Regional Divergence in US Housing Market Accelerates in Q1

February 23, 2023
min read
Regional Divergence in US Housing Market Accelerates in Q1

At Parcl Labs, we closely monitor real-time changes in the housing market. Since the real estate market showed signs of slowing in late summer 2022, we have been tracking region-specific trends in the housing correction.

In this report, we break down regional trends and analyze the underlying factors that are contributing to the changes within markets. From the West vs. East Coast divide to the impact of property age and type, we explore the nuances of the US housing market to help you make informed decisions for your data-powered real estate business. Read on to discover what we've uncovered and what it means for you.

Key Findings:

  • The coastal divide in US housing markets is deepening. Markets west of Texas are now seeing negative year-over-year housing prices.
  • The regional divergence trend holds true when analyzing 2022 peak-to-current price changes. While all markets have experienced declines (as expected due to rising mortgage rates), the decline has been much more drastic in West Coast regions.
  • The Pacific region is down nearly 15% from its 2022 highs. The worst performing market within the Pacific region is San Francisco, which is down 24.3% from its 2022 peak. In comparison, the South Atlantic region is down 6.6% overall from its 2022 high, with Miami down just 4.5%.
  • Across most regions, condos have witnessed sharper price declines than single-family homes. The Middle Atlantic condo market has been hit especially hard, down 20% since its 2022 peak.
  • Newer homes have generally been more resilient to downward price pressure. However, new home performance depends heavily on the age distribution of homes within each market. Younger markets, like Mountain and South Atlantic, have seen brand new homes actually sell for a discount relative to homes just a few years older.
  • Parcl Labs' analysis demonstrates that the local real estate context matters. We analyzed every region at the MSA level to uncover market trends that are influencing regional performance.

Property Type and Age Matters: Largest Losses Seen in Regional Condo Markets and Older Homes

We analyze region-based real estate prices based on contextual factors, including property type and age of the home.

In our peak-to-current analysis segmented by property type, we find that both the condo and single-family home markets are declining across 7 of 8 regions (we excluded West North Central from the analysis due to outliers). The East South Central condo housing market was the only segment that has seen higher prices (up 1%) compared to 2022 highs.

Conversely, condo housing markets in the Mountain and Pacific regions are in a particularly steep decline, down over 15% from their 2022 peaks. Condo housing market performance in these regions is slightly worse than single family housing results.

The worst-performing regionally specific property segment overall is the Middle Atlantic condo market, down 20% since its 2022 high. The declines observed in the Middle Atlantic condo market are three times worse than single family homes (-6.1%) within the same region.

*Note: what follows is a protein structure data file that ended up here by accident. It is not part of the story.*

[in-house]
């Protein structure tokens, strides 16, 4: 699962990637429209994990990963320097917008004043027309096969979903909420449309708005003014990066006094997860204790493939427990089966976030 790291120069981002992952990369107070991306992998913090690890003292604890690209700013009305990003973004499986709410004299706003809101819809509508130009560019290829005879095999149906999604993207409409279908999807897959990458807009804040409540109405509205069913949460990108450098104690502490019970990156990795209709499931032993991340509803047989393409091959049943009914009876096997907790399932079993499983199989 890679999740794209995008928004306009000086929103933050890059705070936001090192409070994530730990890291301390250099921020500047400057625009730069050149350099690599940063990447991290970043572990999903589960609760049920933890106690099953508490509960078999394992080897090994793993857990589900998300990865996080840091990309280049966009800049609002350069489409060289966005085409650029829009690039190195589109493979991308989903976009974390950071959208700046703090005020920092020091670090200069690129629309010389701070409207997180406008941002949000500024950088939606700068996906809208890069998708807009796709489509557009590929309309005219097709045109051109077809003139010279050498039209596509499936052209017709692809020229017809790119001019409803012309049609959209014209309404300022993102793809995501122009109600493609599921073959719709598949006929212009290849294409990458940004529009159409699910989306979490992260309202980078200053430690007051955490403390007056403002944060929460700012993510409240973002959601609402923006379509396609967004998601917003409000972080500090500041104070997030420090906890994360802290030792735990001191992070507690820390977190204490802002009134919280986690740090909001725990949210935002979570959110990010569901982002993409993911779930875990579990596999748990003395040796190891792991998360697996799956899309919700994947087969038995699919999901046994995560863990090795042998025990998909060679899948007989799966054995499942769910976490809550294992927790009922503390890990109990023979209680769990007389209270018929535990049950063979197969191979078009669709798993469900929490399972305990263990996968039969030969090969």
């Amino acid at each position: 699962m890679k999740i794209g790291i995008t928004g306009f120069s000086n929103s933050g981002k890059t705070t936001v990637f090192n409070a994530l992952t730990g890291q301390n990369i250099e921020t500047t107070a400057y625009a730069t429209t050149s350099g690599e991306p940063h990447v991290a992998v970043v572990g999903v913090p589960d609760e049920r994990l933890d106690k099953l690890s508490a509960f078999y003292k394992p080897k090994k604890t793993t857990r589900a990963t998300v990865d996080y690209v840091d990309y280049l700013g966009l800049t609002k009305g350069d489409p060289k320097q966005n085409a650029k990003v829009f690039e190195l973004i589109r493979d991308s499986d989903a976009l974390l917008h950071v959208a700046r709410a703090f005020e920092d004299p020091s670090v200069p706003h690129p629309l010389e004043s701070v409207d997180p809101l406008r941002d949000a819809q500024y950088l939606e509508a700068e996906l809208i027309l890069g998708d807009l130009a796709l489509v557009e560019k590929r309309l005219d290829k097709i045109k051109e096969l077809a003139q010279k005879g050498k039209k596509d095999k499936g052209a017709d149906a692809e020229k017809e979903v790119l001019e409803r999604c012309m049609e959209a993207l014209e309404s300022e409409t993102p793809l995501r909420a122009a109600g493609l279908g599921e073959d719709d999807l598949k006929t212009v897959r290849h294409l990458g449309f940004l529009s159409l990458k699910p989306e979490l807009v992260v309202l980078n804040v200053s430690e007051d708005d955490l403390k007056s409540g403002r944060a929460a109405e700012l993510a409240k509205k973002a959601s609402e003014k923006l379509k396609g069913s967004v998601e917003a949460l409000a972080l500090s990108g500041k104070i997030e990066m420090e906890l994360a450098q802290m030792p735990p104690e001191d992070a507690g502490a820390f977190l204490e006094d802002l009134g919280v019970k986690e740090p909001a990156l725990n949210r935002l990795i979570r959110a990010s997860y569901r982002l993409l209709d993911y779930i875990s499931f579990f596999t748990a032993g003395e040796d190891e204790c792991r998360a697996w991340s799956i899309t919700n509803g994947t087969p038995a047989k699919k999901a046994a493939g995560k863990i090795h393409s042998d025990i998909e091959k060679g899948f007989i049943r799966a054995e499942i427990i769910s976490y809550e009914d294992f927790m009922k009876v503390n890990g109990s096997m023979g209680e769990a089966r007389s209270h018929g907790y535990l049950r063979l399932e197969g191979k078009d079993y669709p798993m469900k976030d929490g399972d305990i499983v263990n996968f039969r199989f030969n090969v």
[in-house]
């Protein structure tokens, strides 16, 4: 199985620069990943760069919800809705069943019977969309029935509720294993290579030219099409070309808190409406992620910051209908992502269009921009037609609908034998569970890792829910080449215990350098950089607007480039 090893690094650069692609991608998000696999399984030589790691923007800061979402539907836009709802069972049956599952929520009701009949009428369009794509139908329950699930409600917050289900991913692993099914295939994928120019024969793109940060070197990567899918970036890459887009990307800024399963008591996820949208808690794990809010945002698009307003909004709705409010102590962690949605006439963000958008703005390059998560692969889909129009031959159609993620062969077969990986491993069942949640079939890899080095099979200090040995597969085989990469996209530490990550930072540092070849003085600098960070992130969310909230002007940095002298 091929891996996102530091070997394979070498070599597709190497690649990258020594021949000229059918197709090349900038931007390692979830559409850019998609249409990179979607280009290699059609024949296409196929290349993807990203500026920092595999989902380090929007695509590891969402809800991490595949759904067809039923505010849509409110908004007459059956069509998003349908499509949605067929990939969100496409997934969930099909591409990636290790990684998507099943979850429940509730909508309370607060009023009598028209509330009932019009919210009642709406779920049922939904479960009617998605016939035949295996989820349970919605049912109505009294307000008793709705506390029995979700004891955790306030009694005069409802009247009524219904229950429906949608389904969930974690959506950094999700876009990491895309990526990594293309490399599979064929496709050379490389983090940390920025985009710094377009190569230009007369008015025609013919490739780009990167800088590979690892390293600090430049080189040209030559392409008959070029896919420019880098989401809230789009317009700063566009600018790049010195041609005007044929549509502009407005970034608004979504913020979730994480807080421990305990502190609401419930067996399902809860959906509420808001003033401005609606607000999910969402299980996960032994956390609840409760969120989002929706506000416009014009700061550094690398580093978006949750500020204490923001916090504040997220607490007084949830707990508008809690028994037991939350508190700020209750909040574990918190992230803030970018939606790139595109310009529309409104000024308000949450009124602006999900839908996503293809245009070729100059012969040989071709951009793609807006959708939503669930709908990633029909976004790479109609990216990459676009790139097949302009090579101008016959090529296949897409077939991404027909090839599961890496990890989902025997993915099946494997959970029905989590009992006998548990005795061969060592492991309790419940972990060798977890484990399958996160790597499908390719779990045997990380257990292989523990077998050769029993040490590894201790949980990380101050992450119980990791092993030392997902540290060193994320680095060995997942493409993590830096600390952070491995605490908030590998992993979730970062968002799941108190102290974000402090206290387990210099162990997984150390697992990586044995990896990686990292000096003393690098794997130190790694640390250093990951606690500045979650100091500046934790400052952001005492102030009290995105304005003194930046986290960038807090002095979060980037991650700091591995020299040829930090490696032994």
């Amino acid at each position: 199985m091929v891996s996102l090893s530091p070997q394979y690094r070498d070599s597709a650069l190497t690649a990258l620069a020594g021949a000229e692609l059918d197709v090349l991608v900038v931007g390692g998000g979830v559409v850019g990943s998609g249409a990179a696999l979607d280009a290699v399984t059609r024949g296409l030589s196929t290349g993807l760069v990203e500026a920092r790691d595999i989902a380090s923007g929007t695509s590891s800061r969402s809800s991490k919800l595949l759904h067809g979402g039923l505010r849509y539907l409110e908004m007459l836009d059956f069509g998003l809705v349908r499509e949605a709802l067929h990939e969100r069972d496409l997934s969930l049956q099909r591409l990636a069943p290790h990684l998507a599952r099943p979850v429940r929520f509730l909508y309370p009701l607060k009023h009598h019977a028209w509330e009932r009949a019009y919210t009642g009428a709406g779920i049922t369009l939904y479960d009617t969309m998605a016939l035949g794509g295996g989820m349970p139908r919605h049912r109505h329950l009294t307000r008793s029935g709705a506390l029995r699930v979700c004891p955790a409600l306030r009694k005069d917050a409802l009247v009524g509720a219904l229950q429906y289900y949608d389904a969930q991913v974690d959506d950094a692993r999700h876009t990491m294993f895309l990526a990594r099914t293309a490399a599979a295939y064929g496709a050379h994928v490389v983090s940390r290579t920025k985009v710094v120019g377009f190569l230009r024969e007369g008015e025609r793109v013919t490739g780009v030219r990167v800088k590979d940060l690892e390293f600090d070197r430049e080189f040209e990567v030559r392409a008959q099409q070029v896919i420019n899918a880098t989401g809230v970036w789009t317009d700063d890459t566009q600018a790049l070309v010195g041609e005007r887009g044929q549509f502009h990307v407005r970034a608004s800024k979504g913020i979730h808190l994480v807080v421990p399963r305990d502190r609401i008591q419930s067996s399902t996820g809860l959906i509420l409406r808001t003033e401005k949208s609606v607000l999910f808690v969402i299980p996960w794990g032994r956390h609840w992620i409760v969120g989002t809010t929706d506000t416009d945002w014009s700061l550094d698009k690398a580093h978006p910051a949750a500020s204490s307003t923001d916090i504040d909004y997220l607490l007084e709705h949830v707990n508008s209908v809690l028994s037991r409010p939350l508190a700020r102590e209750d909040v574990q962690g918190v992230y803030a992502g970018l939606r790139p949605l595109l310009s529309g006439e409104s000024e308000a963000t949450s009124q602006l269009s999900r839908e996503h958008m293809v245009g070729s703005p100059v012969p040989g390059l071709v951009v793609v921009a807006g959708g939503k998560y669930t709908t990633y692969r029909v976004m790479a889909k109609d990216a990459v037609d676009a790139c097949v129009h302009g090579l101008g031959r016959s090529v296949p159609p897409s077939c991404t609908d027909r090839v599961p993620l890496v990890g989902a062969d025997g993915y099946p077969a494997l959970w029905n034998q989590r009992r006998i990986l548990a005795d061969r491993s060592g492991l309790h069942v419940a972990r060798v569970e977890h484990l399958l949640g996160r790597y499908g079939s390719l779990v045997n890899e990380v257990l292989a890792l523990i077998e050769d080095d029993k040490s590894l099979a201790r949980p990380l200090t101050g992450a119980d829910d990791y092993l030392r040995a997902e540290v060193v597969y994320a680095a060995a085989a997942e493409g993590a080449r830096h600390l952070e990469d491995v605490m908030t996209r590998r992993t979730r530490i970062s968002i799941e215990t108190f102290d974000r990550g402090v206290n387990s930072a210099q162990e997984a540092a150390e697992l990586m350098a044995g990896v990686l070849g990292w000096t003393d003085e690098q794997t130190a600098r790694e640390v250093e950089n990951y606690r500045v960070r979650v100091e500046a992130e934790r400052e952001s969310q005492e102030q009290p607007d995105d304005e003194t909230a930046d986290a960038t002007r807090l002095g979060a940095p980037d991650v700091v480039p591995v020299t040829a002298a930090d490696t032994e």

Similar to property type findings, there is limited good news when analyzing home price performance peak-to-current by home age segment. For our age-price analysis, we break down homes into four categories:

  • Brand New Homes (0 years old)
  • Young Homes (1-5 years old)
  • Middle Aged Homes (5-25 years old)
  • Older Homes (25+ years old)

We then assess the price performance of these age cohorts by region. In 7 of 8 regions, older homes (25+) have seen the greatest price depreciation since their 2022 highs. The Middle Atlantic housing market is the only exception due to its extremely negative results across homes 1-5 years old; these young Middle Atlantic homes are down over 40%.

The graph below demonstrates that brand new and young homes have generally been more resilient to the recent price declines. However, there are regionally specific nuances underlying these results that may be related to the age distribution and makeup of homes within these markets.

For example, in New England, homes sold are typically older. In the past 12 months, the average home sold in the New England housing market was 59 years old, ranking second oldest overall relative to other regions (see graph below). In the same time frame, brand new homes in New England were selling for a premium, up nearly 3% since their 2022 peaks. The New England brand new home segment is the best-performing region and age-based segment overall, demonstrating the impact of supply on price.

In regions with younger housing markets, brand new homes appear to be selling at a discount compared to 2022. The Mountain, Pacific, South Atlantic, and West South Central housing markets are in the younger half of regions based on the average age of homes sold. These same regions have observed larger price declines for brand new homes, on a percentage basis, versus homes that are just a few years older. The Mountain region, which contains frothy, fast-growing pandemic boomtowns such as the Phoenix housing market and Las Vegas housing market, has the youngest average age of homes sold (28 years old) and the most significant price decreases for brand new homes (-11.4%).

Local Context Matters: MSA Level Trends Highlight Sub Regional Trends

At Parcl Labs, we understand that regional housing markets are not the same. We used advanced real estate data, updating daily, to understand the dynamics across every housing market in the country. Each region is unique, with its own subregional context and market performance. Therefore, we took our data analysis a step further and looked at peak-to-current prices at the MSA level within each region. Note that for an MSA to be included in this data analysis, at least 5,000 sales transactions needed to occur over the past year.